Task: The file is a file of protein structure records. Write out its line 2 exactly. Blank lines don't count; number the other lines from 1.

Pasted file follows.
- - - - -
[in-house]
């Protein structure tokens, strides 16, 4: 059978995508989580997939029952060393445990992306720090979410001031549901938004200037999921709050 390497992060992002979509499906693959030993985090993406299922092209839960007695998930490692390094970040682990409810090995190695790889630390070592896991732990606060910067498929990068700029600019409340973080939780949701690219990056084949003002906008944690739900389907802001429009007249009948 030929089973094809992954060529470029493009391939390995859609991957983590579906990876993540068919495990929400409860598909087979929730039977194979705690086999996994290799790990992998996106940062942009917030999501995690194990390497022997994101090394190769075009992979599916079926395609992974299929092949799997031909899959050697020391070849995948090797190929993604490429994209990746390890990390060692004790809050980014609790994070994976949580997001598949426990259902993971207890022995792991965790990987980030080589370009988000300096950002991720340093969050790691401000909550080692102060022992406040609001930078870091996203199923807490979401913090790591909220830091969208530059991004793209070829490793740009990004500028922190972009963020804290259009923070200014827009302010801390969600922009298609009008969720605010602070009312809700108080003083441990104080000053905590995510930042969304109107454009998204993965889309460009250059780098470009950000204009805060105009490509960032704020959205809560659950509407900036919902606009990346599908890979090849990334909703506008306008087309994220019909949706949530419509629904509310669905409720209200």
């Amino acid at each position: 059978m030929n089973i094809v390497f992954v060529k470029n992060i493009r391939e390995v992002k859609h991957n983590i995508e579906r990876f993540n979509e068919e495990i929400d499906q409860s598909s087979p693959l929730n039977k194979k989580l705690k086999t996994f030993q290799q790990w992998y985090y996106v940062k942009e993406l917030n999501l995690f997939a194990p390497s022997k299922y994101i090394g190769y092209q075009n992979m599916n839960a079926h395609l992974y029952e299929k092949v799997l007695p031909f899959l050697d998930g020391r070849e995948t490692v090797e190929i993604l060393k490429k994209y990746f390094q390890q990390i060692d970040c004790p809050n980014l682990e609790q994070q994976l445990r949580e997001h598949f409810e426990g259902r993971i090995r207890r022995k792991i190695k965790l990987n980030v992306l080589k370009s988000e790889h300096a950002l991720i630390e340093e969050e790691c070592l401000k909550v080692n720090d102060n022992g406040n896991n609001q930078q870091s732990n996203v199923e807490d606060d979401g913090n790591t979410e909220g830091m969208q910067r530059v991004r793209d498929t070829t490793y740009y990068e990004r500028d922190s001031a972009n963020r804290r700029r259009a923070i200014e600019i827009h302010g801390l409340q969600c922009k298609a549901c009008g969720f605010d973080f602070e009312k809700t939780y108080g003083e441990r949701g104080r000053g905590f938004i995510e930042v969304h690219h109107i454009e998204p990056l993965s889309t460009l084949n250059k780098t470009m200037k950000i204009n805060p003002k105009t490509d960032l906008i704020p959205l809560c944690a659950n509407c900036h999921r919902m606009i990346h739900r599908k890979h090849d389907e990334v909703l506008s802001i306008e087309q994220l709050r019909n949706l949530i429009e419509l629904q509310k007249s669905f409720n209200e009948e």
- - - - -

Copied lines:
């Protein structure tokens, strides 16, 4: 059978995508989580997939029952060393445990992306720090979410001031549901938004200037999921709050 390497992060992002979509499906693959030993985090993406299922092209839960007695998930490692390094970040682990409810090995190695790889630390070592896991732990606060910067498929990068700029600019409340973080939780949701690219990056084949003002906008944690739900389907802001429009007249009948 030929089973094809992954060529470029493009391939390995859609991957983590579906990876993540068919495990929400409860598909087979929730039977194979705690086999996994290799790990992998996106940062942009917030999501995690194990390497022997994101090394190769075009992979599916079926395609992974299929092949799997031909899959050697020391070849995948090797190929993604490429994209990746390890990390060692004790809050980014609790994070994976949580997001598949426990259902993971207890022995792991965790990987980030080589370009988000300096950002991720340093969050790691401000909550080692102060022992406040609001930078870091996203199923807490979401913090790591909220830091969208530059991004793209070829490793740009990004500028922190972009963020804290259009923070200014827009302010801390969600922009298609009008969720605010602070009312809700108080003083441990104080000053905590995510930042969304109107454009998204993965889309460009250059780098470009950000204009805060105009490509960032704020959205809560659950509407900036919902606009990346599908890979090849990334909703506008306008087309994220019909949706949530419509629904509310669905409720209200």